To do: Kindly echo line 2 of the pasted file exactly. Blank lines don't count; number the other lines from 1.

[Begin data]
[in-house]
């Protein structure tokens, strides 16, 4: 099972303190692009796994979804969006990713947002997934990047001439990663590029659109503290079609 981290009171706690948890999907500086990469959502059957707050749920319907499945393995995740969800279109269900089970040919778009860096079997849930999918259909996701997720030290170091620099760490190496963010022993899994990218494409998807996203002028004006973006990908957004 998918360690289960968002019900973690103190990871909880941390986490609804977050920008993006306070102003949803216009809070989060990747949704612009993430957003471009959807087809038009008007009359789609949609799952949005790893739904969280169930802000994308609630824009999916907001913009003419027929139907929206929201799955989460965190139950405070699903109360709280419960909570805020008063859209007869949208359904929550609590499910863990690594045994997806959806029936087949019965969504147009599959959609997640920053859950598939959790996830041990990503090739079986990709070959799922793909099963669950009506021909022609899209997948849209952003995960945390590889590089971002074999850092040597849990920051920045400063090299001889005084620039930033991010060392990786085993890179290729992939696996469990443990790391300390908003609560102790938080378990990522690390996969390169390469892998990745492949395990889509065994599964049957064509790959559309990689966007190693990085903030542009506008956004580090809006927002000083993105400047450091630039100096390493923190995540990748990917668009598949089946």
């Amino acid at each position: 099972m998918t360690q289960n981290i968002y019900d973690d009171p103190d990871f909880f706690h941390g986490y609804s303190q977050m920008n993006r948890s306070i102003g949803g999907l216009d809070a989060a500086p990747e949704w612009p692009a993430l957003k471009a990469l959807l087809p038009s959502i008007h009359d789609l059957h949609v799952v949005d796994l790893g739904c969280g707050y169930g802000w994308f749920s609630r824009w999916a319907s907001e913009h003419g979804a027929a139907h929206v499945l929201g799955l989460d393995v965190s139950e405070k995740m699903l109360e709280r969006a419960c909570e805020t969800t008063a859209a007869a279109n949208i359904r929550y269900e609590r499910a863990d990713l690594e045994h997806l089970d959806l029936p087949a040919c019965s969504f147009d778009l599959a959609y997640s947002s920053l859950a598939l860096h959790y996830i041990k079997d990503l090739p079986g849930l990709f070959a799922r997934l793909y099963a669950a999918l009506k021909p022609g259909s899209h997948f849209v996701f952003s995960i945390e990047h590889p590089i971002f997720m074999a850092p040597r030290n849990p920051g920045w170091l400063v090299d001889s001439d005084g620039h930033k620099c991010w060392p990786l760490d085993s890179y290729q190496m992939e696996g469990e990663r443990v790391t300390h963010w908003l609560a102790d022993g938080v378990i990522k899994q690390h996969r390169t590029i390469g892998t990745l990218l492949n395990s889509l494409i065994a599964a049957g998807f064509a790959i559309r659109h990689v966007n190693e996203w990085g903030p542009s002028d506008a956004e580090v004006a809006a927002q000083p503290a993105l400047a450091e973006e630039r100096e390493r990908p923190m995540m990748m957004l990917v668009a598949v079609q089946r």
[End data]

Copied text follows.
């Protein structure tokens, strides 16, 4: 099972303190692009796994979804969006990713947002997934990047001439990663590029659109503290079609 981290009171706690948890999907500086990469959502059957707050749920319907499945393995995740969800279109269900089970040919778009860096079997849930999918259909996701997720030290170091620099760490190496963010022993899994990218494409998807996203002028004006973006990908957004 998918360690289960968002019900973690103190990871909880941390986490609804977050920008993006306070102003949803216009809070989060990747949704612009993430957003471009959807087809038009008007009359789609949609799952949005790893739904969280169930802000994308609630824009999916907001913009003419027929139907929206929201799955989460965190139950405070699903109360709280419960909570805020008063859209007869949208359904929550609590499910863990690594045994997806959806029936087949019965969504147009599959959609997640920053859950598939959790996830041990990503090739079986990709070959799922793909099963669950009506021909022609899209997948849209952003995960945390590889590089971002074999850092040597849990920051920045400063090299001889005084620039930033991010060392990786085993890179290729992939696996469990443990790391300390908003609560102790938080378990990522690390996969390169390469892998990745492949395990889509065994599964049957064509790959559309990689966007190693990085903030542009506008956004580090809006927002000083993105400047450091630039100096390493923190995540990748990917668009598949089946």